The Software-as-a-Service (SaaS) revolution has created software tools for nearly all business functions. For example, virtually everyone now uses off-the-shelf software in a few common business scenarios, including standardized backend processes such as HR, finance, accounting, project management, CRMs, ERPs, and more.
The beauty of SaaS is that it's already created based on the uses of others like you. This means you don't have to figure out what features you need or to pay (and wait) for everything to be built for you. Everything is packaged into a monthly cost for usage. This allows businesses of every size to access some of the most powerful tools available.
But often as companies evolve and grow, they become very frustrated with their SaaS solutions.
This frequently leads to the dreaded software build vs. buy dilemma. Should we continue to buy software that’s easy but inflexible and expensive? Or should we take it on ourselves to design and own something that fits our exact needs (and maybe sell it as SaaS to others like us)?
Below, we’ll discuss why this build vs. buy conundrum happens and lay out a blueprint for how you can think about the decision. In addition, we’ll explain how the no-code revolution is changing this conversation, making the custom build a much more attainable option for a growing number of organizations.
Why do businesses hit a software buy vs. build dilemma?
Early on, many companies first choose ready-made SaaS solutions since their implementation can be done much faster and less expensively than traditional development. However, as the business grows and evolves, their existing SaaS may lack the features needed to solve unique problems.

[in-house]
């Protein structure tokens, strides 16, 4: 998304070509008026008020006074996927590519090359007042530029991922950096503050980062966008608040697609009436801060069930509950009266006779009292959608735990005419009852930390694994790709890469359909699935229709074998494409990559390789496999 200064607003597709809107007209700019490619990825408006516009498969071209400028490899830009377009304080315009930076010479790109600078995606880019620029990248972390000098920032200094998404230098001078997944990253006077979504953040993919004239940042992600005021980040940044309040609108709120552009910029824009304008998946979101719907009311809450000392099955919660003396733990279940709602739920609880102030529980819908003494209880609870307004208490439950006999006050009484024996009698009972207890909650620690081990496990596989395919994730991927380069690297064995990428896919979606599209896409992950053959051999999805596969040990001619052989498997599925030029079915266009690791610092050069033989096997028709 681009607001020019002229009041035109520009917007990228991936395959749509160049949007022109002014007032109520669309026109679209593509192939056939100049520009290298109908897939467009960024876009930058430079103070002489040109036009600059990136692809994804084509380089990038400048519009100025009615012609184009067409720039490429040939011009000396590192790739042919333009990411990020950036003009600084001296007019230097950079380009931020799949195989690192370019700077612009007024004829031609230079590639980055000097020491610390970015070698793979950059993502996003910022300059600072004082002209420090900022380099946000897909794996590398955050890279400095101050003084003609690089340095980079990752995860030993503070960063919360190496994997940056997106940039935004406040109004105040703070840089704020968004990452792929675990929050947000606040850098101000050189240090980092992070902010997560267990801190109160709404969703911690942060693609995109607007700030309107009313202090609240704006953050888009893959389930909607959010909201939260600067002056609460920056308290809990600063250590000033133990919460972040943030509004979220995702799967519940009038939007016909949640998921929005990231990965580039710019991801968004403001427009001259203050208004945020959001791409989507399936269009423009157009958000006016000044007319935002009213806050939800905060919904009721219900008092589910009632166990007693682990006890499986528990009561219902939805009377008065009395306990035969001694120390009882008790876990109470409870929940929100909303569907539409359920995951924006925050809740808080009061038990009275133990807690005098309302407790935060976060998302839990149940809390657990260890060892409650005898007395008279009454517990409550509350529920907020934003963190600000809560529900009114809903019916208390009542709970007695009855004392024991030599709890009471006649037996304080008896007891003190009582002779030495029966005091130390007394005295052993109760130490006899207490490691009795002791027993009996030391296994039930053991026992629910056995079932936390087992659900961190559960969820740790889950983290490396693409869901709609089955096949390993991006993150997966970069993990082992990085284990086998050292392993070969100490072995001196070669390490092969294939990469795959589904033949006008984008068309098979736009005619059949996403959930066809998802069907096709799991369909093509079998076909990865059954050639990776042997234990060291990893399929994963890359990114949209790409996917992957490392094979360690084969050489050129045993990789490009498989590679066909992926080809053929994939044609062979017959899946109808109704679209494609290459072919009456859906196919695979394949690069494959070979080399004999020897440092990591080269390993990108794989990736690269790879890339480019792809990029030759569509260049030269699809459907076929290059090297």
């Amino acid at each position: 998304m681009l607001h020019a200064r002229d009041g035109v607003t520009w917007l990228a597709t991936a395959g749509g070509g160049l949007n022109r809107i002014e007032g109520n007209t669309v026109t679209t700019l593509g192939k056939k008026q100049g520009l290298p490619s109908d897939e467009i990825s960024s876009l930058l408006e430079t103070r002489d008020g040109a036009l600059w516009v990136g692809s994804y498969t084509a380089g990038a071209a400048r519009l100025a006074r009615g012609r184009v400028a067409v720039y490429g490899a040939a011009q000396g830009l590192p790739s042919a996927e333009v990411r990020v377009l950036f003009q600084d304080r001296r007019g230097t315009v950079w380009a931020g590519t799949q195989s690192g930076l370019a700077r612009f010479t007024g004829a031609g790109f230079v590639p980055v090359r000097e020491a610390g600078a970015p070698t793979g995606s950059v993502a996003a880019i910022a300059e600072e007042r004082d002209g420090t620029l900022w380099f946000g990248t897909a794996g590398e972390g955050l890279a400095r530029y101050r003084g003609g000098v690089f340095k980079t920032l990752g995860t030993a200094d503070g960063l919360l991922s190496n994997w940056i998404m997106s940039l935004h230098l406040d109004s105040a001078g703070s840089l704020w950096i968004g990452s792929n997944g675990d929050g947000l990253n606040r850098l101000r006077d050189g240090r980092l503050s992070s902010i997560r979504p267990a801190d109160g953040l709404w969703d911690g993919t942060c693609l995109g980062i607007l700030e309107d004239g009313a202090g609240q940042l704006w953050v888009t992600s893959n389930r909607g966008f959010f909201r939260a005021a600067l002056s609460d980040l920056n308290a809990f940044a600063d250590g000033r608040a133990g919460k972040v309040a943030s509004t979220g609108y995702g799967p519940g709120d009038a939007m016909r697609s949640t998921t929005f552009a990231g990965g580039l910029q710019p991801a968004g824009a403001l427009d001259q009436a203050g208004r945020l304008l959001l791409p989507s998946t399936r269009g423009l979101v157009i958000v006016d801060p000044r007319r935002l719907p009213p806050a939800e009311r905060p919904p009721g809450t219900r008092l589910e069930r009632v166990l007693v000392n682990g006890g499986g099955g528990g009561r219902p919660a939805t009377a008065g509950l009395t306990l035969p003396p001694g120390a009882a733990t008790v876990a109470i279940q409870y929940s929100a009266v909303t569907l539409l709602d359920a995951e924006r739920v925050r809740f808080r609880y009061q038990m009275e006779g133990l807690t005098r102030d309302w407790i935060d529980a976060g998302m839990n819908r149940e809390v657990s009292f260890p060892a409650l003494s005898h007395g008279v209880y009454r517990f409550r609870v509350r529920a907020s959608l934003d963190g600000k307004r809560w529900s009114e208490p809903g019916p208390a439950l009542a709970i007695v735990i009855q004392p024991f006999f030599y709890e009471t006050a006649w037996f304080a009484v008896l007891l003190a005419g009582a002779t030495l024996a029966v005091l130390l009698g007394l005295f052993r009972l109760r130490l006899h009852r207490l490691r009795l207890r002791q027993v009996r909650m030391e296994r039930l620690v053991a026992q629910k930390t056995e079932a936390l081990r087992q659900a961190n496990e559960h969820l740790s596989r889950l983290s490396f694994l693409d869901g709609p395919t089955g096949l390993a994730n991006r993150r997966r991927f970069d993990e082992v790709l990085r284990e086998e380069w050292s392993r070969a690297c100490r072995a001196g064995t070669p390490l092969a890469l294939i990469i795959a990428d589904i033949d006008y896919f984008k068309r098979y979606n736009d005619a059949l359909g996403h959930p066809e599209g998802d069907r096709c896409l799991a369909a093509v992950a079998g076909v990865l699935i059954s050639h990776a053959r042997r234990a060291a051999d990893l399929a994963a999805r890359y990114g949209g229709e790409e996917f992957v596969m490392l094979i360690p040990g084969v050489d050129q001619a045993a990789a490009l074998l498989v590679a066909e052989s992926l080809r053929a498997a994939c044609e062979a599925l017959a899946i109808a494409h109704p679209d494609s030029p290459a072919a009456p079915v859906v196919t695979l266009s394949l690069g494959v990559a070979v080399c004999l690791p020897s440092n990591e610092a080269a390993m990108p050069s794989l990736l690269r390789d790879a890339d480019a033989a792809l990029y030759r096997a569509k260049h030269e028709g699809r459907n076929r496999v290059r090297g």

As the leading no-code software agency, Airdev has worked with hundreds of companies (big and small) that have reached this critical point. The 2 biggest challenges we’ve heard from these businesses considering whether to move their core functions handled by a SaaS to a custom-built solution are:
- Rigidity: their current SaaS solution can't adapt to fit their custom needs
- Cost: Especially in cases where their SaaS charges per seat, a growing organization faces costs that scale linearly with them
When should your business develop its own software?
While SaaS solutions offer many ease-of-use advantages, there are big benefits to building your own software. The most notable benefit is custom functionality. While SaaS solutions are optimized to meet the needs of the larger audience, custom software is designed to address specific technical challenges and business use cases.
However, it’s widely understood that traditional software upgrades are expensive and often disruptive. Fortunately, the no-code revolution is changing the dynamics of this debate. It has dramatically lowered the cost to build custom software, which has tipped the scales toward "build" for a growing number of organizations.
4 factors to consider when deciding whether to buy SaaS or build custom software
With the above considerations in mind, there are 4 key factors to evaluate when deciding whether to purchase another off-the-shelf solution or build a custom solution (whether that’s through full code or no-code development):
- Financial: this is the single most important and nuanced consideration. Will your total cost of ownership be lower with a software build vs. buy? To answer this question, we recommend you evaluate the following dimensions around cost:
- Up-front build costs: What will it take to build a tool from scratch – whether that be through traditional programming or no-code? Is it possible to customize your existing SaaS tool to fit your needs, and if so, how much will that cost? Most of the initial no-code builds we work on range from $20-200k, depending on the complexity of the feature set.
Rebuilding an entire SaaS tool like Salesforce would clearly take millions of dollars, but usually companies don’t need to build everything. In fact, often the benefit of custom is to strip out lots of unused features to make things easier for your users.
- Ongoing software costs: How much do you expect to pay in licensing fees (given how much you plan to grow)? How does that compare to ongoing maintenance costs from owning your solution?